- thinking I'm claiming a diagnosis in order to get attention, feel special, and get some type of special consideration I don't deserve.
- What if something unanticipated happens that's worse than anything I could have imagined! (Okay, maybe that's a bit paranoid... LOL! Like maybe the whole world will end. ;-)
As for my friends, I can always decide to tell people if I haven't yet, but I can't "un-tell" anyone if things go wrong. Because of this, I think my girlfriend worries what will happen if I'm upset by someone's reaction. And people talk where we hang out, so I can't expect everyone to not know once I tell one person. Sooner or later, word will probably leak out somewhere. And I do have concern for how my shy girlfriend will feel if anyone says anything unpleasant to or around her about me.
In addition, with regard to the medical side of things, I'm concerned about what medications someone will think I ought to be required to take in order to be "properly" dealing with this if my assessment turns up a positive diagnosis. I worry that my arguments about how badly I reacted to even low doses of the antidepressants and muscle relaxants prescribed for fibromyalgia will go ignored or disbelieved, as I've had this problem regarding fibromyalgia drugs with doctors before, in spite of the fact that the doctor who diagnosed me with that saw how badly I reacted to the drugs and eventually took me off them. It was really hard finding a place that would evaluate an adult and take Medicaid; it was even tougher finding a place that also wouldn't make me agree to treatment before I even got diagnosed, as a condition of getting assessed. It should be up to me what I want to agree to, after diagnosis and after knowing what someone wants to do to treat me, not before diagnosis and without knowing anything about what the treatment will be. I may not want to agree to anything at all. I'm in this for answers, not to lose my freedom and get forced into things, whether I think those things are good for me or not.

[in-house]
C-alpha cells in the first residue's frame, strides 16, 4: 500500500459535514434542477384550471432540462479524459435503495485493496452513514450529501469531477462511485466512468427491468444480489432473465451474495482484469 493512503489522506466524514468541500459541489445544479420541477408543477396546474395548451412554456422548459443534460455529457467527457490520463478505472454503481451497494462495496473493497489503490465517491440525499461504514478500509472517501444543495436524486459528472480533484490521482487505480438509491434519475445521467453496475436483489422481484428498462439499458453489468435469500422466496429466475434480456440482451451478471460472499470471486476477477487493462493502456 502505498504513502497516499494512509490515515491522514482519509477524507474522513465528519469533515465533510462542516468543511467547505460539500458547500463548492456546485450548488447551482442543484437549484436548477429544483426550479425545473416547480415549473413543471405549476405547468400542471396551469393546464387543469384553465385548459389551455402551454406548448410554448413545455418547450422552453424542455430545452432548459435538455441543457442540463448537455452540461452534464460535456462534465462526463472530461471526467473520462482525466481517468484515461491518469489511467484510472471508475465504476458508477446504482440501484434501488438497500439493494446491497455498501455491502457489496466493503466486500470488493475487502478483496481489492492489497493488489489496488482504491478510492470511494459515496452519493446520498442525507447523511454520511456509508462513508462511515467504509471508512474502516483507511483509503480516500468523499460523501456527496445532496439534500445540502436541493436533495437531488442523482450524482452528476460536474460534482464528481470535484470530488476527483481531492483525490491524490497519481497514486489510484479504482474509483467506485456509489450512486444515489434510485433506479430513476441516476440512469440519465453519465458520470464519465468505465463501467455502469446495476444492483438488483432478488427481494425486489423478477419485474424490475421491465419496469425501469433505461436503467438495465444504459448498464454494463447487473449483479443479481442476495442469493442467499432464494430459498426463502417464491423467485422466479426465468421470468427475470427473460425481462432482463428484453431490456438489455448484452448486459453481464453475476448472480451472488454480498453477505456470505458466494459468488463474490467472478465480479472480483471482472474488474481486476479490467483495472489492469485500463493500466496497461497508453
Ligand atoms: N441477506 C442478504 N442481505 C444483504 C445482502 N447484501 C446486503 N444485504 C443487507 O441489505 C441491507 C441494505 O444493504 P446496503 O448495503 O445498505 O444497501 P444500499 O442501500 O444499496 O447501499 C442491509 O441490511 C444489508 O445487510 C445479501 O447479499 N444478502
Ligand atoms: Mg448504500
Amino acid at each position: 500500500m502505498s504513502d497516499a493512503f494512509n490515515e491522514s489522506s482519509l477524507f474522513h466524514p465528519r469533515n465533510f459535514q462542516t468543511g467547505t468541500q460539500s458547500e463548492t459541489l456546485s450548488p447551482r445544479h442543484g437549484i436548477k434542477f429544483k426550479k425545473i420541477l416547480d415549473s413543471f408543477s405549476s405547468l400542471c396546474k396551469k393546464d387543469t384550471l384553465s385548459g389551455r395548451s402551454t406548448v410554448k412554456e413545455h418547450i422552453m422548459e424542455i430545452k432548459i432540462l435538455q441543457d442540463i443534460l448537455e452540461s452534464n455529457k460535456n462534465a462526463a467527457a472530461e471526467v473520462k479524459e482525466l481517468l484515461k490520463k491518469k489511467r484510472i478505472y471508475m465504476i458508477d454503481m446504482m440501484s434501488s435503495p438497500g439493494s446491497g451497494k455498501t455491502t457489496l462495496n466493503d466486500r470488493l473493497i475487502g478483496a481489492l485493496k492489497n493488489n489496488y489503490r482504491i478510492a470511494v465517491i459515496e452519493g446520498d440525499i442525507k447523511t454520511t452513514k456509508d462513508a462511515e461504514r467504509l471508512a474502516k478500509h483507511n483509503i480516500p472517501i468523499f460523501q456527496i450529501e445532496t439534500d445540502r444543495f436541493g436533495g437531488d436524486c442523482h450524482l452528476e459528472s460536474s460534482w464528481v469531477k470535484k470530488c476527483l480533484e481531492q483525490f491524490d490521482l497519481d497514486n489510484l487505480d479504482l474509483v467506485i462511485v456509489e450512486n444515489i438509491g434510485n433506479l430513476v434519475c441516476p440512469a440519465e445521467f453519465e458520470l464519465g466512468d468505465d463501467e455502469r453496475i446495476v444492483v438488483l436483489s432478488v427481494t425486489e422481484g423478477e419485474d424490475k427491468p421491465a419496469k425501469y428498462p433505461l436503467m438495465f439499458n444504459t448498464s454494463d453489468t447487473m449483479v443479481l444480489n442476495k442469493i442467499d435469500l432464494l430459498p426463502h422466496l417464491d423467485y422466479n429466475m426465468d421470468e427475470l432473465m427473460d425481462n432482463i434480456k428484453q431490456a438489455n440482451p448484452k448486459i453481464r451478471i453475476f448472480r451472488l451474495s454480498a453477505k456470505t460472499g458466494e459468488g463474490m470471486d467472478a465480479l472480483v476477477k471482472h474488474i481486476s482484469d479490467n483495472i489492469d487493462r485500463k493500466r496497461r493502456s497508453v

You know, after all this fuss preceding even knowing how this will turn out,I now find myself wondering if those of us fretting about assessment and diagnosis as adults seem silly to those who have dealt with this all their lives because they got diagnosed as young kids, and I'm hoping all my worries haven't offended anyone. This isn't like coming out as gay when I was a teenager. For the first time, I think I understand a bit better those who come out as gay later in life.
On the other hand, maybe I just think too much!
Even amongst misfits, I've always felt like I'm still a misfit. But when I came to Wrong Planet, I found I didn't feel that way. I can't describe how I felt the first time I watched Autism TV and saw everybody wave at the end of the episode. I know that wave!!! I've done that wave!!! Do you know what I mean? This is very emotional for me. I'm 43, and I've waited a long time for this. While others might think it strange that I'd actually want to have something "wrong with me", that's not how this feels to me at all. I started off just wanting answers - an explanation for things that weren't explained by anything else. But now I realize that's not all there is to the up side. For that reason, I've begun to think it might actually be hard for me if I'm not diagnosed with Asperger's.
Whatever happens, I'm still glad I've found Wrong Planet. I think it's been very good for me. Some of the stuff I've seen and read here has given me courage, other stuff has been of comfort to me. I've e-mailed a link to this site to my sister, whose insight and knowledge led me to undertake this journey in the first place. I know I have her full support, and I couldn't have asked for better!